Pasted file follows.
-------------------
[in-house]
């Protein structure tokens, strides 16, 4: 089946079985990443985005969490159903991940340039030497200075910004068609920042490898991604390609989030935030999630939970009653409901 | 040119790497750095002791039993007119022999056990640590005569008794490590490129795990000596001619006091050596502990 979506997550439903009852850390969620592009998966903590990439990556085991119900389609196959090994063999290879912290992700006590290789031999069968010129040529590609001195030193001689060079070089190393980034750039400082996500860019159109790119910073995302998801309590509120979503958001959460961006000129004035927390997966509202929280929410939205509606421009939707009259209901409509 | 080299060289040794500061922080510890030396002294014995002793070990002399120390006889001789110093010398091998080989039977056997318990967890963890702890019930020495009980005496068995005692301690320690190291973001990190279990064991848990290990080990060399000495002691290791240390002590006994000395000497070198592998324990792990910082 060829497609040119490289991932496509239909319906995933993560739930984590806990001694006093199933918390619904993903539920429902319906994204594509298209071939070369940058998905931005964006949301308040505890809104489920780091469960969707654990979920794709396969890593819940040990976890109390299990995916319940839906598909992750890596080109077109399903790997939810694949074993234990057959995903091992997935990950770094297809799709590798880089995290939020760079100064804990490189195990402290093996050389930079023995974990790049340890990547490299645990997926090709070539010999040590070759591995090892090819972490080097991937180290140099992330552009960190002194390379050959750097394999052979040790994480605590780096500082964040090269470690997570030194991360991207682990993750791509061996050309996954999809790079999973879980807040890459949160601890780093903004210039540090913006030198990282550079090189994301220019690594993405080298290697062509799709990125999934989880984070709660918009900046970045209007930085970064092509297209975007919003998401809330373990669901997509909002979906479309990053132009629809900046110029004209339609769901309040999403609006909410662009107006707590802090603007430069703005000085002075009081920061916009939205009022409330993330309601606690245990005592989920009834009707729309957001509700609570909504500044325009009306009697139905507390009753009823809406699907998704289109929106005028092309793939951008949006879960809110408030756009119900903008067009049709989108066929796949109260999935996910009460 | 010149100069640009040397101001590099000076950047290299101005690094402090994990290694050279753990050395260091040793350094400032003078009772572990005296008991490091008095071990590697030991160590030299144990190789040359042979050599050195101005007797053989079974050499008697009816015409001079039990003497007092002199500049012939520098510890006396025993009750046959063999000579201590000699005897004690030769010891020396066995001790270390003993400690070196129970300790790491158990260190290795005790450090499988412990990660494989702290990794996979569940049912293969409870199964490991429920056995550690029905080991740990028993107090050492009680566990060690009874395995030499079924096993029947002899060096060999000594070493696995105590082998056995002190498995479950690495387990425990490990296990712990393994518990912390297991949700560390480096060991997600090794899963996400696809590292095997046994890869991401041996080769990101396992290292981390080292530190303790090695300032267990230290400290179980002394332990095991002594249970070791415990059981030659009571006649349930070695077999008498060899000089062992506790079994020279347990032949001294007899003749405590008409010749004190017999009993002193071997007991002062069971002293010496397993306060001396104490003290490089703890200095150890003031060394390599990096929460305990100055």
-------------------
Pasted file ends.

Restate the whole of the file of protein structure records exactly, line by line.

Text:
[in-house]
């Protein structure tokens, strides 16, 4: 089946079985990443985005969490159903991940340039030497200075910004068609920042490898991604390609989030935030999630939970009653409901 | 040119790497750095002791039993007119022999056990640590005569008794490590490129795990000596001619006091050596502990 979506997550439903009852850390969620592009998966903590990439990556085991119900389609196959090994063999290879912290992700006590290789031999069968010129040529590609001195030193001689060079070089190393980034750039400082996500860019159109790119910073995302998801309590509120979503958001959460961006000129004035927390997966509202929280929410939205509606421009939707009259209901409509 | 080299060289040794500061922080510890030396002294014995002793070990002399120390006889001789110093010398091998080989039977056997318990967890963890702890019930020495009980005496068995005692301690320690190291973001990190279990064991848990290990080990060399000495002691290791240390002590006994000395000497070198592998324990792990910082 060829497609040119490289991932496509239909319906995933993560739930984590806990001694006093199933918390619904993903539920429902319906994204594509298209071939070369940058998905931005964006949301308040505890809104489920780091469960969707654990979920794709396969890593819940040990976890109390299990995916319940839906598909992750890596080109077109399903790997939810694949074993234990057959995903091992997935990950770094297809799709590798880089995290939020760079100064804990490189195990402290093996050389930079023995974990790049340890990547490299645990997926090709070539010999040590070759591995090892090819972490080097991937180290140099992330552009960190002194390379050959750097394999052979040790994480605590780096500082964040090269470690997570030194991360991207682990993750791509061996050309996954999809790079999973879980807040890459949160601890780093903004210039540090913006030198990282550079090189994301220019690594993405080298290697062509799709990125999934989880984070709660918009900046970045209007930085970064092509297209975007919003998401809330373990669901997509909002979906479309990053132009629809900046110029004209339609769901309040999403609006909410662009107006707590802090603007430069703005000085002075009081920061916009939205009022409330993330309601606690245990005592989920009834009707729309957001509700609570909504500044325009009306009697139905507390009753009823809406699907998704289109929106005028092309793939951008949006879960809110408030756009119900903008067009049709989108066929796949109260999935996910009460 | 010149100069640009040397101001590099000076950047290299101005690094402090994990290694050279753990050395260091040793350094400032003078009772572990005296008991490091008095071990590697030991160590030299144990190789040359042979050599050195101005007797053989079974050499008697009816015409001079039990003497007092002199500049012939520098510890006396025993009750046959063999000579201590000699005897004690030769010891020396066995001790270390003993400690070196129970300790790491158990260190290795005790450090499988412990990660494989702290990794996979569940049912293969409870199964490991429920056995550690029905080991740990028993107090050492009680566990060690009874395995030499079924096993029947002899060096060999000594070493696995105590082998056995002190498995479950690495387990425990490990296990712990393994518990912390297991949700560390480096060991997600090794899963996400696809590292095997046994890869991401041996080769990101396992290292981390080292530190303790090695300032267990230290400290179980002394332990095991002594249970070791415990059981030659009571006649349930070695077999008498060899000089062992506790079994020279347990032949001294007899003749405590008409010749004190017999009993002193071997007991002062069971002293010496397993306060001396104490003290490089703890200095150890003031060394390599990096929460305990100055």